Let’s face it, if you get to the range as often as you want, it’s expensive. Even at cheap prices, it’s easy to blast through a couple hundred bucks a month. So, what do you do if you want to train but don’t want to dip into your precious supply of Civil Unrest Preparedness 9mm ammo? You do dry fire training. If you’re a new gun owner, this might be your first time hearing about dry fire, and if you’re a seasoned gun owner, this might be the first time you’re trying to figure out how to dry fire.
What is Dry Fire Training?
First things first: what is dry fire? Dry fire is the practice of using a gun without any ammo present to simulate various shooting acts, like drawing, reloading, or even firing. It’s perfectly safe to do with modern guns. However, I do recommend having dummy rounds or snap caps for other safety reasons, which we’ll discuss later. Further, dry fire really works. There are serious champion and professional shooters that swear by dry fire as part of their training routine.
How to Safely Dry Fire
If we’re looking at how to dry fire, the first thing we need to do is set up some safety protocols. Safety is extremely important during dry fire because we’re working with a live gun. Mistakes here mean bullets could land in something we don’t want to land a bullet in, and that’s bad.
Here are the safety steps I use to make sure I’m dry firing in an environment sterile of ammo:
- Unload my gun in a safe direction in a different room than I’m going to dry fire in
- Have a space/room where I only dry fire and never bring ammo into that room
- Load gun with snap caps, which must be clearly different from live ammo
- Use targets to dry fire at, not household objects like light switches or TVs
When I’m done dry firing and I load my gun to carry it, say out loud “dry fire is over, this gun is loaded” to anchor in my brain that I’m not touching this unless the balloon goes up.
How to Dry Fire Practice
Once you’re safely in a dry fire space, here are some basic guidelines for how to dry fire successfully.
- Have a plan. Don’t just head in thinking “I’m going to dry fire today,” pick something. “I’m going to dry fire my draw from concealment” or “I’m going to work moving my eyes then the gun” are things you can plan to work on.
- The second thing to do is have goals. Make sure you have some way to measure your performance on dry fire drills, either using a shot timer or a dry fire assistance device.
Dry Fire Drills
Back to dry fire itself, once you have your safe room and your plan, there are two schools of thought on “how” to dry fire.
School 1 is to use dry fire to make your movements perfect. In School 1, you go at a comfortable, or even slow speed, trying to create the most efficient motion.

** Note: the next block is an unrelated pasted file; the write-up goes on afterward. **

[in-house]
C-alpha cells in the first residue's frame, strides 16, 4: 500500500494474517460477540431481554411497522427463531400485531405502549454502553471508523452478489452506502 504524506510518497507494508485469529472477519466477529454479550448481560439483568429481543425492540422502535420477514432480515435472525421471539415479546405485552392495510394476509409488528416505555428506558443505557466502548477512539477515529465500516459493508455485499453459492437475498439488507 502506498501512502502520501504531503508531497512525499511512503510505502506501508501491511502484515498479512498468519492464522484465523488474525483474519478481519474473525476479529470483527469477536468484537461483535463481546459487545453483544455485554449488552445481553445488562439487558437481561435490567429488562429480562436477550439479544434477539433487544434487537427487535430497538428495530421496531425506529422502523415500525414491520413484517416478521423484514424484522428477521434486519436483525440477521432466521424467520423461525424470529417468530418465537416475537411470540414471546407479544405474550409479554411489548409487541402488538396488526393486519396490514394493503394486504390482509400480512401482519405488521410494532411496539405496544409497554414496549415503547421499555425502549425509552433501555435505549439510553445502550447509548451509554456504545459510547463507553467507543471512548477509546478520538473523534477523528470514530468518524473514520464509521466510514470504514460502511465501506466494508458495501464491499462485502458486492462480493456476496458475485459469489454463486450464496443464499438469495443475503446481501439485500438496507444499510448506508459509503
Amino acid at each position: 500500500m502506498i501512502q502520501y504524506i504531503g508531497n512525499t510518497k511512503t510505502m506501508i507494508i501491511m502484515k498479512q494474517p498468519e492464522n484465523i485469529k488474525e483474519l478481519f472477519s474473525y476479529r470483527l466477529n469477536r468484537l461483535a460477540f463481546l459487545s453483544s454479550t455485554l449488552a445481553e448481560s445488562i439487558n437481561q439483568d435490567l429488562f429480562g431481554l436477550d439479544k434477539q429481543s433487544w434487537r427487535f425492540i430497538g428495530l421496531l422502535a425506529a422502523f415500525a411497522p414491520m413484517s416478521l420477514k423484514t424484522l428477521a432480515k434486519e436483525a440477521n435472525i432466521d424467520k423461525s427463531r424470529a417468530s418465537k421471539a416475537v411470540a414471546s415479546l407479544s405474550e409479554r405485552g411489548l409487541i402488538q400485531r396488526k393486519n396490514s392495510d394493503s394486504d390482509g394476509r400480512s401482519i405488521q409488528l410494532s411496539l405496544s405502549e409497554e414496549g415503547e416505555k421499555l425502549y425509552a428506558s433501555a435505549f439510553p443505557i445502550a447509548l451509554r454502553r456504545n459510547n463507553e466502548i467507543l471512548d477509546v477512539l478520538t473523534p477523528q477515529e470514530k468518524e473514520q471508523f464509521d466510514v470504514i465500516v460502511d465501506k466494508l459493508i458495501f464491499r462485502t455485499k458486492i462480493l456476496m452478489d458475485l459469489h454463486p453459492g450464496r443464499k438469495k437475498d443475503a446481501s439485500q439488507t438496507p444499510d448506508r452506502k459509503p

In School 2, you do all your dry fire on decreasing par times – start slow, and force yourself to go faster.
Personally, I recommend a combination of schools 1and 2. Sometimes it’s important to get perfect reps, and sometimes it’s important to go faster. Only you can figure out the right balance.
Is Dry Firing Bad for Guns?
It’s pretty unlikely you’re going to harm your firearm or specifically, the firing pin. Anecdotally, I’ve only known one shooter who did damage. In that case, it was a professional shooter who put hundreds of thousands of dry fire reps on a Glock. If you’re worried about it, you can always pick up snap caps or dummy rounds.
There are a few manufacturers that warn against dry firing rimfire pistols and rifles. Aside from that, big makers like Smith & Wesson have stated it’s ok to dry fire and you shouldn’t expect damage.
What’s The Best Dry Fire Training Systems?
Let’s take a second and talk about dry fire assistance devices. Two of the most popular are the SIRT pistol and the MantisX.
I really like the SIRT pistol if you’re a Glock shooter – it gives you a Glock trigger, Glock grip angle, and Glock style reloads, all while providing important visual feedback on your trigger press and sight alignment.
I’m not a fan of the MantisX. At SHOT Show in 2018, I took a MantisX, held the gun upside down and pulled the trigger with my pinky finger. I got a score of 98, and quickly realized all the MantisX measures is whether you move the gun. It’s easy for people to “chase” a perfect trigger pull at the expense of other shooting skills, which is why I don’t recommend the MantisX.
How Often Should I Dry Fire?
Last piece of dry fire advice: don’t kill yourself with dry fire. People will set ambitious goals like “I’m going to dry fire for 1 hour every day.” Unless you’re a weirdo, you’ll do that one day and then get tired of it and not dry fire for a week. You’re better off doing five or ten good minutes 3 times a week and building consistency into your plan. That’s how you dry fire, and it’s a big part of how you get better at shooting.